Robert Bolger v. Massachusetts Bay Insurance Company, 2022AP742

In Bolger, Massachusetts Bay Insurance Company (MBIC) issued a homeowner’s insurance policy to Bret and Amy Achtenhagen that covered their primary home and further provided personal liability and medical payments to others coverage. The policy contained an exclusion for bodily injury “arising out of the ownership, maintenance, use, loading or unloading of …motorized land conveyances …owned or operated by …an ‘insured,’” subject to an exception for “[a] vehicle or conveyance not subject to motor vehicle registration which is” “[u]sed to service an ‘insured’s residence.’”

After a utility terrain vehicle (UTV) accident near the Achtenhagens’ second home, Robert Bolger filed a bodily injury lawsuit against the Achtenhagens’ son and numerous entities, including MBIC. MBIC denied coverage and filed a motion for declaratory judgment arguing that it had no duty to defend and indemnify the insureds. The circuit court denied MBIC’s motion for declaratory judgment and held the exception to the exclusion was ambiguous. The issue was whether the exception required use of the UTV in service of the insured’s residence at the time of the injury or simply required use of the UTV in service of the insured’s residence at some point, but not necessarily at the time of the injury. A second issue was whether the “insured’s residence” was the property listed in the declarations page, or any residence. Before trial, MBIC stipulated to a judgment in the amount of $150,000 conditioned on the outcome of this appeal.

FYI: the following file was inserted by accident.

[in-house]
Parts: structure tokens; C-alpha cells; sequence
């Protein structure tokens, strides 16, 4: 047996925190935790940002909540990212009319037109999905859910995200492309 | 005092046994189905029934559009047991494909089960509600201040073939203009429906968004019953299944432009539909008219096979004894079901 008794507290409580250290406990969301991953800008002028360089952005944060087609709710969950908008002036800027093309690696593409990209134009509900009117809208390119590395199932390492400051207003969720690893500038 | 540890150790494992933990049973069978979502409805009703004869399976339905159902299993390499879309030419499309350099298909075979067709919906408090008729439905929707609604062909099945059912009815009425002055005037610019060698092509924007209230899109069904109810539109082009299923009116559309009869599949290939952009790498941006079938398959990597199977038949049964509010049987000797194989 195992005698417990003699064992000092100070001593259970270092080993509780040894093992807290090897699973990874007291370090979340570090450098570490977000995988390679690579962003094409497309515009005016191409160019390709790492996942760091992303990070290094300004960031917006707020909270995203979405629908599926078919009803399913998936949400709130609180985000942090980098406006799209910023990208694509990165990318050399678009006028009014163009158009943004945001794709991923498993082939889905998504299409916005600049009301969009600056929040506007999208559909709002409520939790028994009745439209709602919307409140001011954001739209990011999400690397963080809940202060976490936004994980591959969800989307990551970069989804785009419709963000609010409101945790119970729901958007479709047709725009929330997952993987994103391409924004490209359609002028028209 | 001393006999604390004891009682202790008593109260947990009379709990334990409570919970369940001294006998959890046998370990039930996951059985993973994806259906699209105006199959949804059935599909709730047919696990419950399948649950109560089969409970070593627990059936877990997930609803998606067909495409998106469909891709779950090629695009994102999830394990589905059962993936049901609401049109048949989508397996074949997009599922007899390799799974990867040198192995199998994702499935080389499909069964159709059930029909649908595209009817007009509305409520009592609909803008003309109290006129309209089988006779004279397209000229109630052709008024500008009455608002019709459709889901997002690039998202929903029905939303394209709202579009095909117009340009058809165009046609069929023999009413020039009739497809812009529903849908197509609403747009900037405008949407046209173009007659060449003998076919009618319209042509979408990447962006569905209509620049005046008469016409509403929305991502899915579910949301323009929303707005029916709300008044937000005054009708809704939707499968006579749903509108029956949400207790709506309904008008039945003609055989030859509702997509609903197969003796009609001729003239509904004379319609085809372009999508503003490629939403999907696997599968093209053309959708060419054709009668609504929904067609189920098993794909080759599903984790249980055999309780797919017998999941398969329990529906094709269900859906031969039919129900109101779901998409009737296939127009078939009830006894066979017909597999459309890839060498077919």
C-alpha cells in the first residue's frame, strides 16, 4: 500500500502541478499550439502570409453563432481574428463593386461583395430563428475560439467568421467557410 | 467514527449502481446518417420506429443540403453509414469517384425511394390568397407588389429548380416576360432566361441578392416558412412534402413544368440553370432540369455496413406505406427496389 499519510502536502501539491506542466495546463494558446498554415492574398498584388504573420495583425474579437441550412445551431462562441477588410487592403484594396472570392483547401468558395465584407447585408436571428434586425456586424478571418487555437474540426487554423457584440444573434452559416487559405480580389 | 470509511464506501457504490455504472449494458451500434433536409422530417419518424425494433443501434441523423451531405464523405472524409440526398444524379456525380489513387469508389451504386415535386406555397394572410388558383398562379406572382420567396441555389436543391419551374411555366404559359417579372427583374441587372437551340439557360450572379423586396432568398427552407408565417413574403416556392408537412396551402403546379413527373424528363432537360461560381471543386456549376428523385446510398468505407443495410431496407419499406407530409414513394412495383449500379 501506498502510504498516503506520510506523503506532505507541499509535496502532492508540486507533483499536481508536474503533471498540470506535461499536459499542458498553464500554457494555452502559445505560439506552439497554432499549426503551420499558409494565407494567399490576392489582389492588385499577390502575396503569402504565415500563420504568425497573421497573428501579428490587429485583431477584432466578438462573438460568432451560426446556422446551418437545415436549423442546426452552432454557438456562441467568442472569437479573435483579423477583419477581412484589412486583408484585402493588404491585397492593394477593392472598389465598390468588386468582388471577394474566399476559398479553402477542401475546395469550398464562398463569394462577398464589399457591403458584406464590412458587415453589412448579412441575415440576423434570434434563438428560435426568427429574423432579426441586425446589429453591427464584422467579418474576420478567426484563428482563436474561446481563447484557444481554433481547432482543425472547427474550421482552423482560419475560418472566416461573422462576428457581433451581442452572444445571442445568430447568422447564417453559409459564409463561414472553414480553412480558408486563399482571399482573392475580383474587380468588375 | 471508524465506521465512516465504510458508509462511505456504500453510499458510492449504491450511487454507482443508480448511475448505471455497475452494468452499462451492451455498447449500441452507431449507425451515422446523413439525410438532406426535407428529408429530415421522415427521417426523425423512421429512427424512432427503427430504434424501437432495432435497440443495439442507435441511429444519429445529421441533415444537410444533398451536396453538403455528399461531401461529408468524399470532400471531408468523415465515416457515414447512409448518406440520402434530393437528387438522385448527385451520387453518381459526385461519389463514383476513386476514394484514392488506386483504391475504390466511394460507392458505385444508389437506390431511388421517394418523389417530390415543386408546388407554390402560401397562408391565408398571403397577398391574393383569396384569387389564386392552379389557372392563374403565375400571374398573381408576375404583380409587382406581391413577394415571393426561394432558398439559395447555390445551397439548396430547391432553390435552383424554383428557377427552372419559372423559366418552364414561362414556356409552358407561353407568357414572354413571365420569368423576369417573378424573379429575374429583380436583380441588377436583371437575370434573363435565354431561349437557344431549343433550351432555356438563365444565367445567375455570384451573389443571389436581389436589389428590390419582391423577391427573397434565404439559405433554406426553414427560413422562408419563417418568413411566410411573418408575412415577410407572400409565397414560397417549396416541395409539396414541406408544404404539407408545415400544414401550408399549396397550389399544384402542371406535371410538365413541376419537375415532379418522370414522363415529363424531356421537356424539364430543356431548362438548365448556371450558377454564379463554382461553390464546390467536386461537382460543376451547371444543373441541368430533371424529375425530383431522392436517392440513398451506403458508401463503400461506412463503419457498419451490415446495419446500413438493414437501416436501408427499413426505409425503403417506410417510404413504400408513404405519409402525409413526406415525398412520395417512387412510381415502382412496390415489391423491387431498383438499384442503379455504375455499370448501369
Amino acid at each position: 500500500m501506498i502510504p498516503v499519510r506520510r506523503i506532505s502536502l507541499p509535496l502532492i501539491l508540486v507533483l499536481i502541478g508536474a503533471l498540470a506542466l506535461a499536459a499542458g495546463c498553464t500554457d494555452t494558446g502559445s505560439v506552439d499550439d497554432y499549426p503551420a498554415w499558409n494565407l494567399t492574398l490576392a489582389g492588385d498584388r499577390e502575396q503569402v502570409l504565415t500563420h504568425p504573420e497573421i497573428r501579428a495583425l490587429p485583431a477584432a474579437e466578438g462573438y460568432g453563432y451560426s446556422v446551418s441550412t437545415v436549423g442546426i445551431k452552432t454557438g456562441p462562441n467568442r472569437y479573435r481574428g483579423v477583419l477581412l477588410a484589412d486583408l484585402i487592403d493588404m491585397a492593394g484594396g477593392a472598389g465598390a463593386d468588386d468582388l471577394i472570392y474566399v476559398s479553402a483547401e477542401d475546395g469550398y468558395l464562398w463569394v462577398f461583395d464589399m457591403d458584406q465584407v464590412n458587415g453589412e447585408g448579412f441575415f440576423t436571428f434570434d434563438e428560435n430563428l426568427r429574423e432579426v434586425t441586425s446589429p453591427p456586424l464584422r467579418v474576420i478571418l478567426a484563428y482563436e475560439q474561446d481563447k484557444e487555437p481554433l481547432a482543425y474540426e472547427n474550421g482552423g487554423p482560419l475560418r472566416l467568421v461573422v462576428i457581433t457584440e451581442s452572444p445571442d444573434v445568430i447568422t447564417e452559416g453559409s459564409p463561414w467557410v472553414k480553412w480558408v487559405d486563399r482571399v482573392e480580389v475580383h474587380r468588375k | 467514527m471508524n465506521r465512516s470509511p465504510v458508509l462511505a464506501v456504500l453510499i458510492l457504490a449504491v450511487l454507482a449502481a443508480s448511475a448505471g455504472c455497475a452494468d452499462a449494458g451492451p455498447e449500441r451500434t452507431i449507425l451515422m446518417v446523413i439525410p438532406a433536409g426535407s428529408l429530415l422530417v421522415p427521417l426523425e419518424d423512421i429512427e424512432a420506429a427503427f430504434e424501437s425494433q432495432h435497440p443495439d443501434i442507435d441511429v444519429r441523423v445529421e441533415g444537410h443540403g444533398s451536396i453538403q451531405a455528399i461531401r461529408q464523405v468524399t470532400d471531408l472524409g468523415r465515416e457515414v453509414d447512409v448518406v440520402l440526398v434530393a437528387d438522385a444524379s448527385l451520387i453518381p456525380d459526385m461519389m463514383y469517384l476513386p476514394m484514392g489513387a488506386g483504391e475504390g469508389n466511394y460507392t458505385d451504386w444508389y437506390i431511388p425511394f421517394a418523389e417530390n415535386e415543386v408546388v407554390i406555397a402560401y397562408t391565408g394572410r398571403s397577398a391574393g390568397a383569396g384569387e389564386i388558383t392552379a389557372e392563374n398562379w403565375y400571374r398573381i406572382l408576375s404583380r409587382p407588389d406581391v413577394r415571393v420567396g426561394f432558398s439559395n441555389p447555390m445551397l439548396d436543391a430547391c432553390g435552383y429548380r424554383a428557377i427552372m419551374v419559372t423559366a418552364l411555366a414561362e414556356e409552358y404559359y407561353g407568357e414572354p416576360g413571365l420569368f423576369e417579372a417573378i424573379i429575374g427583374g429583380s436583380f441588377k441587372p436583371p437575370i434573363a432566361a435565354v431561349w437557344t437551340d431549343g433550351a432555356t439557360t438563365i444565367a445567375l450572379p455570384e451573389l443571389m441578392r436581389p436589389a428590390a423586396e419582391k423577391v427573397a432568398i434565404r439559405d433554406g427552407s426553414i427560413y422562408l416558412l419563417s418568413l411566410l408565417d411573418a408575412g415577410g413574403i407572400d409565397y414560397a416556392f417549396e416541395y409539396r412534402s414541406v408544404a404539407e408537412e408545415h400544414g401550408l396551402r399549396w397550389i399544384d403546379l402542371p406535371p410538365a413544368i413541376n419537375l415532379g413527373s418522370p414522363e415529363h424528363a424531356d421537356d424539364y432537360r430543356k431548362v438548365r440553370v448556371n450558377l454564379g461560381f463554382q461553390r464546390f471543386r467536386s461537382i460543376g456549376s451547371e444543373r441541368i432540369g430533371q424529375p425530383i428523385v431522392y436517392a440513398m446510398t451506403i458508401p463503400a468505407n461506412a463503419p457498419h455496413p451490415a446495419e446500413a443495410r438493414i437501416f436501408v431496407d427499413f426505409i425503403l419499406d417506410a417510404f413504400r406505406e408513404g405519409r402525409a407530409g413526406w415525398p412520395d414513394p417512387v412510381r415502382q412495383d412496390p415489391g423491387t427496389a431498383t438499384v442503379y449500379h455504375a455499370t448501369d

The Court of Appeals affirmed the circuit court’s decision. The Court of Appeals determined that the policy exception was subject to at least two interpretations. The Court found it “unclear from the exception’s language, ‘[u]sed to service,’ whether liability coverage exists only if the occurrence takes place while a conveyance is servicing ‘an ‘insured’s’ residence,’ or if coverage exists regardless of where the occurrence takes place provided the conveyance at one point serviced ‘an ‘insured’s’ residence.’” The Court reasoned that without the language present in other exceptions that limited exceptions to particular geographic locations or a particular use at the time of bodily injury, a reasonable insured could interpret the exception to apply anywhere for any location or purpose as long as the UTV was once “used to service an ‘insured’s residence.’” Because the Court found the exception ambiguous, it construed the policy against MBIC and in favor of the reasonable expectations of the insured.

This decision is recommended for publication.

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